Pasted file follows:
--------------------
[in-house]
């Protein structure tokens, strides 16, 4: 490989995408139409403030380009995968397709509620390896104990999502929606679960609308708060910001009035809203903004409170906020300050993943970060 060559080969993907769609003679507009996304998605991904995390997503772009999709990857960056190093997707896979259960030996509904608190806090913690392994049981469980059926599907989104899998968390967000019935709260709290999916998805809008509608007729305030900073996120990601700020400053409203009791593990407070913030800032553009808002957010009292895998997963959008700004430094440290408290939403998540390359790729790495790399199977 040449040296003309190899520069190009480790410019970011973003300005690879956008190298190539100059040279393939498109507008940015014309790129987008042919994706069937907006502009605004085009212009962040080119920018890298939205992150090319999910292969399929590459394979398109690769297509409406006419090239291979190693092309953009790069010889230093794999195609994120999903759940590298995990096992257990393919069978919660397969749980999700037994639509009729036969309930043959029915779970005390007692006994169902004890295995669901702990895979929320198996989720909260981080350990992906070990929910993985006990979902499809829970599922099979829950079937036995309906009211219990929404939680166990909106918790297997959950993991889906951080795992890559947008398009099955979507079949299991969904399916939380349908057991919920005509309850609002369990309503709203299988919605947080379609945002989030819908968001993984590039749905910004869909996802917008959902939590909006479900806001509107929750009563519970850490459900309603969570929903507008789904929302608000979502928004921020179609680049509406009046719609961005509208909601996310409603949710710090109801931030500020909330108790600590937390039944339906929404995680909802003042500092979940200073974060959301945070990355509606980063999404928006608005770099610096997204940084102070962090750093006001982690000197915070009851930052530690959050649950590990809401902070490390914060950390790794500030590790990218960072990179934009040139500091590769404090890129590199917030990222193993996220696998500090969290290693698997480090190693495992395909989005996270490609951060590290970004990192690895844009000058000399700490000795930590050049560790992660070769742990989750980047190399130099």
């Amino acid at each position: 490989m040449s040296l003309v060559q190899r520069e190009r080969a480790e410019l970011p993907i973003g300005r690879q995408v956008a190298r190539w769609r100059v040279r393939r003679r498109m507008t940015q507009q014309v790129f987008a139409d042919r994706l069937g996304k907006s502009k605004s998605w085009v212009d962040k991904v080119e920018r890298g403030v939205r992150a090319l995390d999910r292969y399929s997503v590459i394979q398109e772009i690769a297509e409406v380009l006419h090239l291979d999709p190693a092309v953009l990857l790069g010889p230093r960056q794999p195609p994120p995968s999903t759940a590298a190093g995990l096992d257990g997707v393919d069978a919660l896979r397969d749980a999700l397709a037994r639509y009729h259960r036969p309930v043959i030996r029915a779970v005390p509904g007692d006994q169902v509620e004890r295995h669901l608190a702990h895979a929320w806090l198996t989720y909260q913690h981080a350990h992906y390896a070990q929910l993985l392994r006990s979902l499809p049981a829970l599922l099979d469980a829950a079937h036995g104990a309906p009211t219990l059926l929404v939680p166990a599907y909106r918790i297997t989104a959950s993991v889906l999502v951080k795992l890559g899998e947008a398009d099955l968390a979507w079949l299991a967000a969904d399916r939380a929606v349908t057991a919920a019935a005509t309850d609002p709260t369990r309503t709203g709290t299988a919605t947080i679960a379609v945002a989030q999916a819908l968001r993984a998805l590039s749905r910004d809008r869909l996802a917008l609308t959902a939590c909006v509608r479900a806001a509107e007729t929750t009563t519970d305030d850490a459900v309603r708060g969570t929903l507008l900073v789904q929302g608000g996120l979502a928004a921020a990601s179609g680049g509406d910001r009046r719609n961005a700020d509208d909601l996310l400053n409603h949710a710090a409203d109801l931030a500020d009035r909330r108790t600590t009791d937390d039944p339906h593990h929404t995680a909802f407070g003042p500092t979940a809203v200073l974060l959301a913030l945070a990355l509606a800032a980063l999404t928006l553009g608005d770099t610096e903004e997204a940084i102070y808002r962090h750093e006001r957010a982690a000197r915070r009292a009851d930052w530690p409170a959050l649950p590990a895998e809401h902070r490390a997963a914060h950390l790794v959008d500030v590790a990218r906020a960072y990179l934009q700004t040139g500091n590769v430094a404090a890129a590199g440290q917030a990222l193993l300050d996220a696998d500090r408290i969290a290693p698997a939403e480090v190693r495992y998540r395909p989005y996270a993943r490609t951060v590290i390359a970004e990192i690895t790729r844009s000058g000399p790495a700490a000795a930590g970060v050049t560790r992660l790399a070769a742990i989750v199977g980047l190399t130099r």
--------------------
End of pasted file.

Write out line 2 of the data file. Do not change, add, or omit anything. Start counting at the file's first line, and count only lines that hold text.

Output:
């Protein structure tokens, strides 16, 4: 490989995408139409403030380009995968397709509620390896104990999502929606679960609308708060910001009035809203903004409170906020300050993943970060 060559080969993907769609003679507009996304998605991904995390997503772009999709990857960056190093997707896979259960030996509904608190806090913690392994049981469980059926599907989104899998968390967000019935709260709290999916998805809008509608007729305030900073996120990601700020400053409203009791593990407070913030800032553009808002957010009292895998997963959008700004430094440290408290939403998540390359790729790495790399199977 040449040296003309190899520069190009480790410019970011973003300005690879956008190298190539100059040279393939498109507008940015014309790129987008042919994706069937907006502009605004085009212009962040080119920018890298939205992150090319999910292969399929590459394979398109690769297509409406006419090239291979190693092309953009790069010889230093794999195609994120999903759940590298995990096992257990393919069978919660397969749980999700037994639509009729036969309930043959029915779970005390007692006994169902004890295995669901702990895979929320198996989720909260981080350990992906070990929910993985006990979902499809829970599922099979829950079937036995309906009211219990929404939680166990909106918790297997959950993991889906951080795992890559947008398009099955979507079949299991969904399916939380349908057991919920005509309850609002369990309503709203299988919605947080379609945002989030819908968001993984590039749905910004869909996802917008959902939590909006479900806001509107929750009563519970850490459900309603969570929903507008789904929302608000979502928004921020179609680049509406009046719609961005509208909601996310409603949710710090109801931030500020909330108790600590937390039944339906929404995680909802003042500092979940200073974060959301945070990355509606980063999404928006608005770099610096997204940084102070962090750093006001982690000197915070009851930052530690959050649950590990809401902070490390914060950390790794500030590790990218960072990179934009040139500091590769404090890129590199917030990222193993996220696998500090969290290693698997480090190693495992395909989005996270490609951060590290970004990192690895844009000058000399700490000795930590050049560790992660070769742990989750980047190399130099």